J. Scott Christianson (01:46):

Yes, exactly.

Larry (01:48):

What is cryptocurrency? Let's start there.

J. Scott Christianson (01:52):

So let's back up even just a little bit farther. And I would say that there's some magic that happens when something becomes digital. You and I remember, and probably most everybody on this podcast remember film, right? So we had our film and we, we took pictures on our vacation. And then maybe we went to the dark room if we were into that ourselves, or we paid somebody else to go into there and, and it cost a lot of money. Right. But when cameras became digital, you know, how much money does it cost to take a picture with your phone? Well, hardly nothing. Right? And it really doesn't cost much to then send that to millions of people, right? Because things that are digital can become reproduced very quickly. And so people have had this idea of boy, could we make dollars electronic? And there were various attempts at doing this in the nineties, but they failed because of this problem of what we call the double spend.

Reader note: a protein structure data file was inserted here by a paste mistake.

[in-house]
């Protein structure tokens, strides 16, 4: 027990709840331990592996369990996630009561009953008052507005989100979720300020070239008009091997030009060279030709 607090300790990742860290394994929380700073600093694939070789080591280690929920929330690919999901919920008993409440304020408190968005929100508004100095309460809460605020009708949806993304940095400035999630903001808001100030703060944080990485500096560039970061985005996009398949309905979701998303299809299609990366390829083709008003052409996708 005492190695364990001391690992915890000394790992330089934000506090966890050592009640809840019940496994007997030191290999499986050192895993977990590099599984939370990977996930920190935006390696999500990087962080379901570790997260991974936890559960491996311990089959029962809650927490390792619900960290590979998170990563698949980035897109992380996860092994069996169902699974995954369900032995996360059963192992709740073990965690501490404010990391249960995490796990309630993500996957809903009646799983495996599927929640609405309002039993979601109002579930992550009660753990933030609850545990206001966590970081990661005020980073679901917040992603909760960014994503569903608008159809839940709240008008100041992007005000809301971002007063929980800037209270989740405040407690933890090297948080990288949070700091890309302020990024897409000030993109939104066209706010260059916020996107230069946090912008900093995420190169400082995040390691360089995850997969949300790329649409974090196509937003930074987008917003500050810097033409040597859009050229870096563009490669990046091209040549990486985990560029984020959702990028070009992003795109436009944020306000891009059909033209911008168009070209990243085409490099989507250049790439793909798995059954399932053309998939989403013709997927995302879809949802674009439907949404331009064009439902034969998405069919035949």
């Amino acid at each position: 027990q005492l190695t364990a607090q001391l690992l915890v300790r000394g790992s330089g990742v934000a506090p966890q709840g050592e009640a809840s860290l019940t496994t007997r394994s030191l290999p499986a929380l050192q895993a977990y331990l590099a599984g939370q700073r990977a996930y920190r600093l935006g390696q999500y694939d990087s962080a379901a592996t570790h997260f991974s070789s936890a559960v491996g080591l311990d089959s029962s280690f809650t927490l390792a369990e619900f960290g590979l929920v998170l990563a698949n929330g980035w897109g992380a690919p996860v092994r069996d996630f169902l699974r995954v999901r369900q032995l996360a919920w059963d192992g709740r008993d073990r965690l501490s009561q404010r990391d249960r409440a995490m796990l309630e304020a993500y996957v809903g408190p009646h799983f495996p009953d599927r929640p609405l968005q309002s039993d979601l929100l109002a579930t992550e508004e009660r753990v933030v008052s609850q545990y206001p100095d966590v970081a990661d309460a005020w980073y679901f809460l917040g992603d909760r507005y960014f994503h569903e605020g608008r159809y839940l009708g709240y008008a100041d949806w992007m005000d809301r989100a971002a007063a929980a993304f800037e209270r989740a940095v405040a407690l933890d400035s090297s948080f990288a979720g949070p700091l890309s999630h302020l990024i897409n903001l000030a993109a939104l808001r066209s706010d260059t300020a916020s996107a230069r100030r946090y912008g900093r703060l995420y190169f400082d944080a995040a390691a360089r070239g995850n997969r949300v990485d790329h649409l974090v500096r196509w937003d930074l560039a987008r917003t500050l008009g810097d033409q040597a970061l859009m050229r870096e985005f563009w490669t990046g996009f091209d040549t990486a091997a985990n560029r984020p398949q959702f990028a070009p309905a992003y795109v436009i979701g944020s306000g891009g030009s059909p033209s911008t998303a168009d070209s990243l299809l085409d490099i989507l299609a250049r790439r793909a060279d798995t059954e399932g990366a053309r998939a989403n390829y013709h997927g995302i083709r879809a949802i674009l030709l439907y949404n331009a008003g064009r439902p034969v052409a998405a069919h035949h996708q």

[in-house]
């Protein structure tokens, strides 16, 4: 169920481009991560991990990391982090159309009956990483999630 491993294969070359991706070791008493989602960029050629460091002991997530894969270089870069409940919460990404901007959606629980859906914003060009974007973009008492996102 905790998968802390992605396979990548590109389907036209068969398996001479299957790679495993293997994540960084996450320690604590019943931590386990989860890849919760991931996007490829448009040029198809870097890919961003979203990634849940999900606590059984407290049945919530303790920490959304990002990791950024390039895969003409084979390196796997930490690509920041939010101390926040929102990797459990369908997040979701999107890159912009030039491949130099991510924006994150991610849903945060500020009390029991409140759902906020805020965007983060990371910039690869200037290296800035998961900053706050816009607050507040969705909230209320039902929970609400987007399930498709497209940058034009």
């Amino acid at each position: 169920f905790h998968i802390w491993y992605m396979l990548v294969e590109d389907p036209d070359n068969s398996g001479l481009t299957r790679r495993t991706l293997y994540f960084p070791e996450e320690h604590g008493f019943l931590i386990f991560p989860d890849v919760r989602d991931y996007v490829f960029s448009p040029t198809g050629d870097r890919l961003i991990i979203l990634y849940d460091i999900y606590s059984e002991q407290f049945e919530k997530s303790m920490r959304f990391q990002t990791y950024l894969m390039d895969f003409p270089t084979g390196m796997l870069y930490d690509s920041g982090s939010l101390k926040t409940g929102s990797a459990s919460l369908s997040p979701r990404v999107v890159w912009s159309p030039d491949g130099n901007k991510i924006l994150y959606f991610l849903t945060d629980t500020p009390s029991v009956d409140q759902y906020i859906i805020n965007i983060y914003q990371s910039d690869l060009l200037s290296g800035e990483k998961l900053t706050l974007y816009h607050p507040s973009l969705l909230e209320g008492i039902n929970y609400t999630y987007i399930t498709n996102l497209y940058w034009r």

J. Scott Christianson (02:54):

So I make a dollar that's digital, and I, I send it to you, but I also send it to Mary and Jane and, and Joe and everybody else. And I'd send that same dollar. Okay. So that's called the double spend problem, but there was a breakthrough, if you will to solve that with a particular cryptocurrency called Bitcoin. And that was like the first cryptocurrency that solved this problem. And now there's, I don't know how many cryptocurrencies, probably thousands, if not tens of thousands of cryptocurrencies. And they all use the same technology that solves that problem. So now I can have something that is digital, but it is unique. Okay. And you cannot reproduce it in a way that you could with your photograph, for example. And so that's kind of the magic of cryptocurrencies is we first had this magic of things becoming digital and coming really cheap to reproduce, but then cryptocurrency has made it so that you couldn't spend that P that dollar, that digital dollar twice.

J. Scott Christianson (04:06):